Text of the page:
Actually, similar femoral fractures have been known for at least 30 years to be a hallmark of the adult form of hypophosphatasia.(12,13) Hypophosphatasia is the rare inborn-error-of-metabolism characterized by low serum alkaline phosphatase activity caused by loss-of-function mutation(s) within the gene that encodes the “tissue nonspecific” isoenzyme of alkaline phosphatase (TNSALP).(14,15) Consequently, inorganic pyrophosphate, a natural substrate for this ectoenzyme and an inhibitor of hydroxyapatite crystal growth and dissolution, accumulates extracellularly and blocks skeletal mineralization causing osteomalacia.(14,15) Hypophosphatasia presenting in adult life typically manifests with bilateral femoral pseudofractures (Looser's zones)(12,13,16,17) that are chronic and painful and usually occur laterally in the subtrochanteric diaphysis (Fig. 1)(18,19) rather than within the medial cortex of the femoral neck typical of pseudofractures in more common forms of osteomalacia.(20) Because there is no established medical treatment for hypophosphatasia,(15,17) such pseudofractures are known to remain unchanged for years or to progress, but will not mend unless they go on to completion (often with low trauma) or receive intramedullary fixation.(18) We reported 20 yr ago that similar femoral subtrochanteric pseudofractures occur in adults with X-linked hypophosphatemia (XLH) (Fig. 2), although in XLH they are more often located medially than laterally.(21) This region of the femoral shaft seems to sustain the maximum bending moment.(22)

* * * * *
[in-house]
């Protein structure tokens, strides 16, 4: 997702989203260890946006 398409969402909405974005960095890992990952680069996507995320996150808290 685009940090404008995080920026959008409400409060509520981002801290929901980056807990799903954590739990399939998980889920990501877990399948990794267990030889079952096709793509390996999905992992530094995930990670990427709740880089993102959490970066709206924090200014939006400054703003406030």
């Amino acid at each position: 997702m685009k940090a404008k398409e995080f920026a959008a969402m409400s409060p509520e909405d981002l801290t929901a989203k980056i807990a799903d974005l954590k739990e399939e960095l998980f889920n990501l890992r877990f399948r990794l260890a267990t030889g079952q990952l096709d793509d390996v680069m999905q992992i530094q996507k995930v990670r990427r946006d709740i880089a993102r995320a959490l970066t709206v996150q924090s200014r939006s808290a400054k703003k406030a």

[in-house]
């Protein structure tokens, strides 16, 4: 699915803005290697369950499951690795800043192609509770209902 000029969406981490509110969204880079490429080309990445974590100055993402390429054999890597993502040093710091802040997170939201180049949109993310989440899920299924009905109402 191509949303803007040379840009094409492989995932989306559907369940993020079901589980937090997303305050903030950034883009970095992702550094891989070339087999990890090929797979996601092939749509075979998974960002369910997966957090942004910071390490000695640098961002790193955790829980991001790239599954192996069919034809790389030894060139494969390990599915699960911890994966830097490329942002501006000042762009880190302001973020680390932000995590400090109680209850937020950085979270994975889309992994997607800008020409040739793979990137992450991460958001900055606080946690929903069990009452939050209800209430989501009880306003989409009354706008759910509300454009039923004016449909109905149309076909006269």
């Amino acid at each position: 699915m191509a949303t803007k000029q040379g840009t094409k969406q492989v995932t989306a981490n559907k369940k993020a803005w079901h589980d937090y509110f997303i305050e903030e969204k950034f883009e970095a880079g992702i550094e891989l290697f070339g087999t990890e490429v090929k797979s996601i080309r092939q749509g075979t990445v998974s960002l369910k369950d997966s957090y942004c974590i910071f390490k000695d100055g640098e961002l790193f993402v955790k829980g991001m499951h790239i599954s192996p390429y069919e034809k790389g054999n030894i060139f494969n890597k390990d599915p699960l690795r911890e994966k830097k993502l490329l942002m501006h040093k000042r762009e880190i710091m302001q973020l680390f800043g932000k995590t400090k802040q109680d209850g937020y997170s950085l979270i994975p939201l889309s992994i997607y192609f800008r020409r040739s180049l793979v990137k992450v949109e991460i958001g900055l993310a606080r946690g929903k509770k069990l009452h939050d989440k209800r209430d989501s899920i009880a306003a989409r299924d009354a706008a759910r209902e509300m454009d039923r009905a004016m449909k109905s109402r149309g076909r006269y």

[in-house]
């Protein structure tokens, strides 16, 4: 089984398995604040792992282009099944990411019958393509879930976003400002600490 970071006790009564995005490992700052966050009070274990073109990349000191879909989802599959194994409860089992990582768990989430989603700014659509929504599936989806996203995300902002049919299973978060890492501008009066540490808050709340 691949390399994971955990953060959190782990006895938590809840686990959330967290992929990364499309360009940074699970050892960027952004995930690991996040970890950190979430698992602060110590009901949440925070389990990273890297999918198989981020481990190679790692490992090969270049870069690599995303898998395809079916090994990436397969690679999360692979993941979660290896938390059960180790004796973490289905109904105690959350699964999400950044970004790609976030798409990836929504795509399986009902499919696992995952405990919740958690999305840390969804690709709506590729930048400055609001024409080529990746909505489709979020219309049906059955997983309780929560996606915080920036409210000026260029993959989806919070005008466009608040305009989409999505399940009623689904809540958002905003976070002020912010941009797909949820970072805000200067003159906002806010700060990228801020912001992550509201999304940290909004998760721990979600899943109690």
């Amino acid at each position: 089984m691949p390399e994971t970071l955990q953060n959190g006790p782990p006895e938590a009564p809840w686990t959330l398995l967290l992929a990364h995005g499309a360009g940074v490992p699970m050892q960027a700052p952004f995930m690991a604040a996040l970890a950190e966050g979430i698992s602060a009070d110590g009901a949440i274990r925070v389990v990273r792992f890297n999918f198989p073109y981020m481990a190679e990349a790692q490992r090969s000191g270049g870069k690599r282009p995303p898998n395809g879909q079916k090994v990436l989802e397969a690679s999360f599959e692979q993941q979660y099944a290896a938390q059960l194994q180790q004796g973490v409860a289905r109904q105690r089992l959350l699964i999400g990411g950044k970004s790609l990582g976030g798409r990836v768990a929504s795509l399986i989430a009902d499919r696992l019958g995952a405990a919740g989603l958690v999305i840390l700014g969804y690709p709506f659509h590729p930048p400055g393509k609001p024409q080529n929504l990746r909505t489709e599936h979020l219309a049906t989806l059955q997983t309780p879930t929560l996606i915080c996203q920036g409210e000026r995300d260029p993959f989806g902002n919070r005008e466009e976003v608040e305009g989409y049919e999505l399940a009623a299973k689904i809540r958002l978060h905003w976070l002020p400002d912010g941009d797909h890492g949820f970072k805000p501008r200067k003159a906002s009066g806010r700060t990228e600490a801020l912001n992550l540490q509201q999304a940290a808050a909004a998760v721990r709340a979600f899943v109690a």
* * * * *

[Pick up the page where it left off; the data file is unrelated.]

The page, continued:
thumbnail image

Figure Figure 1. Symmetrical, subtrochanteric pseudofractures involving the lateral femoral diaphysis (arrows) are a hallmark of the adult form of hypophosphatasia and are exemplified here in an affected 48-yr-old woman.(19)